Sponsored Content

Why Falling in Love With Opera Makes Sense Right Now

Deep breathing, relentless drama, pure absurdity: the art of opera has reflected the joys and challenges of the day for centuries—even in COVID times.

Presented by Portland Opera September 3, 2021

A sad clown must be a clown today, even if he isn’t feeling it. Photo of Pagliacci.

Sometimes during an opera, usually when the plot really thickens, time and reality are suspended (not unlike month 16 of quarantine), and our heroes launch into an aria or duet of pure beauty and emotional expression. These musical “time-outs” are the building blocks and secret sauce of opera: the thing that combines story and song to make a masterpiece.

These nuanced and soaring vocals can reveal and release the angst, love, fury, joy, or fears of the central characters, and gives the audience a kind of emotional space to witness a journey though the inner-workings of the human heart—towards a deeper understanding of our shared experiences in life.

Sure: many operas boast ludicrous storylines, ridiculous disguises, dizzying love triangles, tragic deaths, existential clown dilemmas, and vengeful murders. And yes: some may demand a whopping suspension of disbelief.  But, at this moment, taking some time to let these very hopeful heroes share emotional space through their songs just might be the right idea.

COVID continues to impact the moments that matter in life—in highly dramatic ways—as we grieve for people we’ve lost, celebrations that can’t be held, people who are far away, fears for the future, financial hardships, and delayed or different milestones. It is high drama right now for many, and that is not new to the world of opera. So, what better time to find solace in an art form that has survived epidemics and pandemics before?

The team at Portland Opera has curated a Spotify playlist for falling in love with opera right now. Just like live performances in Portland, you can relish them in jeans or sweatpants, or a full gown or tux in your living room. No judgement. What matters is the listening.


  1. The “Flower Duet” from Lakme, by Leo Delibes

A duet about joy and also about the fears of loved ones staying safe; sung while gathering flowers by the river (a socially distant activity, BTW).

  1. The “Humming Chorus” from Madama Butterfly, by Giacomo Puccini

A beautiful choral piece about waiting….. and waiting….. and waiting…. at home.

  1. “Couldn’t Hear Nobody Pray / Standing’ in the Need of Prayer” from the album Steal Away by Shawn E Okpebholo

Though this technically is not an opera, this song features two of opera’s current stars J’nai Bridges and Will Liverman (last seen at Portland Opera in La Bohème) with pianist Paul Tuntland Sánchez, in an arrangement that will leave you wondering who is cutting onions for sure. Recently, composer Shawn E Okpebholo’s work has been featured on Portland Opera’s Onscreen digital channel, in Journeys to Justice and in live broadcast performances from the Hampton Opera Center. 

  1. “Vissi d’arte, vissi d’amore” from Tosca by Giacomo Puccini

One of the world’s most beloved arias.  Tosca is singing about finding herself and her loved ones at the mercy of others, and about struggling with her faith.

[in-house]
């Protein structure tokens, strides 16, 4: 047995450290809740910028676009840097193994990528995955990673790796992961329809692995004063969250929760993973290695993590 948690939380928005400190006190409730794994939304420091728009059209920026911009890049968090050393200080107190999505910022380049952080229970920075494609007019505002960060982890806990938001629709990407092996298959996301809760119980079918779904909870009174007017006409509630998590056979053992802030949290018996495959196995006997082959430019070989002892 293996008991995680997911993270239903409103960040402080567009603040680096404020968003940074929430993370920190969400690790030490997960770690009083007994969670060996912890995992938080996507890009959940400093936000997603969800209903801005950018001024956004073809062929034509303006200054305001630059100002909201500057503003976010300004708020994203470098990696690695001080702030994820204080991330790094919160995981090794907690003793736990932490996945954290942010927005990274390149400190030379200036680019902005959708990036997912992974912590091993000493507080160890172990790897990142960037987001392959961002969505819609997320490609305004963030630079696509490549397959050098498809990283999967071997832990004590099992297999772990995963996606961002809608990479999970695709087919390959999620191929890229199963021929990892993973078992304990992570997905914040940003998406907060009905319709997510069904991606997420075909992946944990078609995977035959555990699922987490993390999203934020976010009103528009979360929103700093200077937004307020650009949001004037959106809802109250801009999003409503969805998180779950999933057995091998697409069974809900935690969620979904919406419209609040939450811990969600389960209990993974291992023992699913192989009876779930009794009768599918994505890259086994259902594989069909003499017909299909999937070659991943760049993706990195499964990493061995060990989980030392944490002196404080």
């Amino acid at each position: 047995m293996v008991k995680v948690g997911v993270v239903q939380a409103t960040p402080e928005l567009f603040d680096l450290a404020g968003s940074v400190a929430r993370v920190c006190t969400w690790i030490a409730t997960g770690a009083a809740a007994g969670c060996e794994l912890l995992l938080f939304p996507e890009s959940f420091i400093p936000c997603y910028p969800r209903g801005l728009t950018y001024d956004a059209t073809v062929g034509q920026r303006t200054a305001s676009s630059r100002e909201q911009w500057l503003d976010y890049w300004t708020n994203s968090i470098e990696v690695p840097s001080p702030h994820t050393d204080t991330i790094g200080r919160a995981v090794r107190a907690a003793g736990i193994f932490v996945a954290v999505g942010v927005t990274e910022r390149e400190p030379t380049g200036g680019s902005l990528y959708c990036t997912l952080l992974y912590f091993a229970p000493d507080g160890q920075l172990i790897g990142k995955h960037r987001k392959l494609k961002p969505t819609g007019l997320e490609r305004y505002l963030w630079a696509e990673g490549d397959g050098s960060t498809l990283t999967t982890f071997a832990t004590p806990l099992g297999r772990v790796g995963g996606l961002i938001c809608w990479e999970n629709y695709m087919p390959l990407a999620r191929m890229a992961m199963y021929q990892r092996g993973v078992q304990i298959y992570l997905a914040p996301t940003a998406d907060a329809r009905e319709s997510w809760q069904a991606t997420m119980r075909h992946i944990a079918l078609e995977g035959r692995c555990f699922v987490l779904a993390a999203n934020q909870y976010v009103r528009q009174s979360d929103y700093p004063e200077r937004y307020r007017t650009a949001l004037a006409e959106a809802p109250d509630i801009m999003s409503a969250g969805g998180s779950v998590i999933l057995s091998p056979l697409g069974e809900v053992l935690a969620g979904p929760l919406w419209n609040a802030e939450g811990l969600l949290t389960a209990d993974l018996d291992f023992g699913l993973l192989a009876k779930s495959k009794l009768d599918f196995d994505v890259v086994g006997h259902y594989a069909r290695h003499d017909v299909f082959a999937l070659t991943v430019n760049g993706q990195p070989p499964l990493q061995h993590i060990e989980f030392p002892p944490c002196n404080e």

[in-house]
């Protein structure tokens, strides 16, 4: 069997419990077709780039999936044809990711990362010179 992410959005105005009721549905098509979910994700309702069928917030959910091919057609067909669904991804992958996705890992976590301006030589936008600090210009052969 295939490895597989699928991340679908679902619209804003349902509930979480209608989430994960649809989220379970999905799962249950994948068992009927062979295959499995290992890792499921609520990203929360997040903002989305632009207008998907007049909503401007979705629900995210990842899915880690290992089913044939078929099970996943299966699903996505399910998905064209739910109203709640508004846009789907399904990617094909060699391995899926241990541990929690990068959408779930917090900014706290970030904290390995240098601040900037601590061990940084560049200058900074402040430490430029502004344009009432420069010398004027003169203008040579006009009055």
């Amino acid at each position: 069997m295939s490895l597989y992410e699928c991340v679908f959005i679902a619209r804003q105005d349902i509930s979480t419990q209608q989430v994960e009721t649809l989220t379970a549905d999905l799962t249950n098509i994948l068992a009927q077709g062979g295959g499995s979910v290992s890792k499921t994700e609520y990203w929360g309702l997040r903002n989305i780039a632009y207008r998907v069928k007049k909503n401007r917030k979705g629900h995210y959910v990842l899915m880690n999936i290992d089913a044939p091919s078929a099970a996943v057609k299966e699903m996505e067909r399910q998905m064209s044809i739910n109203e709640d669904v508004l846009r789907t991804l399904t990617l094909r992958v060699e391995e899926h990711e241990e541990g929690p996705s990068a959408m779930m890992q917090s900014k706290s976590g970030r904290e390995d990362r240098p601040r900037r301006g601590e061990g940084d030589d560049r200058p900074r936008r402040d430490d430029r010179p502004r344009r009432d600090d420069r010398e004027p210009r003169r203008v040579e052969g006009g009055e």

1. “Escúchame” from Florencia en el Amazonas, by Daniel Catán

After you reread One Hundred Years of Solitude again, check out this opera from Daniel Catán, inspired by Marquez and his magic realism. This poetic aria is about hearing, seeing, and feeling those we’ve lost, in nature and in ourselves, even when they are gone.

  1. “Nessun dorma” from Turandot by Giacomo Puccini

Swoon!  A famous tenor aria about falling in love at first sight, and the belief that love wins.

  1. “Au fond du temple saint” from The Pearl Fishers by Georges Bizet

Two friends sing their promise that no woman can ever come between them. Then their bonds of friendship are tested when a beautiful priestess arrives…but this ode to friendship might still prompt a check-in with your bestie today.

  1. “Dammi I colori!...Recondite armonia” from Tosca by Giacomo Puccini

A painter paints while he sings about how beautiful his beloved is, in comparison to a woman he is painting. You can try this at home, but your song might not be as beautiful as Puccini’s.

  1. Bon Appétit! by Lee Hoiby

This is a mini opera that is actually just Julia Child’s recipe for chocolate cake. It was the last production that Portland Opera did before the COVID-19 closures in 2020, and numerous company members have since perfected the recipe.

  1. “V. Hope” from Cantata for a More Hopeful Tomorrow by Damien Geter

Ok so this isn’t technically an opera, but it is the final movement from a cantata written by Damien Geter, one of Portland Opera’s amazing Artistic Advisors. This stunning piece needs no explanation: it just needs to be heard.

Listen to the playlist.

Bravi! Are you maybe falling in love with opera right now?  Give in to it.  Listen more.  And, as any opera lover knows, there is nothing quite like experiencing it live. Portland Opera is planning a traditional and beautiful production of Tosca at the Keller Auditorium from October 29 – November 6. Tickets are available now from $35. Vaccines (or negative tests) and masks will be required.  You are so very invited to celebrate the return to grand opera in Portland, with those who raise their voices to sing about the moments that matter in life.

P.S.: An insider-tip:

Aside from navigating complex feelings with beautiful music and singing, there is much to be gained from the world of opera that could be beneficial for you right now.  For instance, there used to be a tradition of an “aria di sorbetto.” Basically, when a supporting character had a brief solo, opera goers in Italy would sneak away to buy sorbet without missing too much of the action. Try it on Zoom?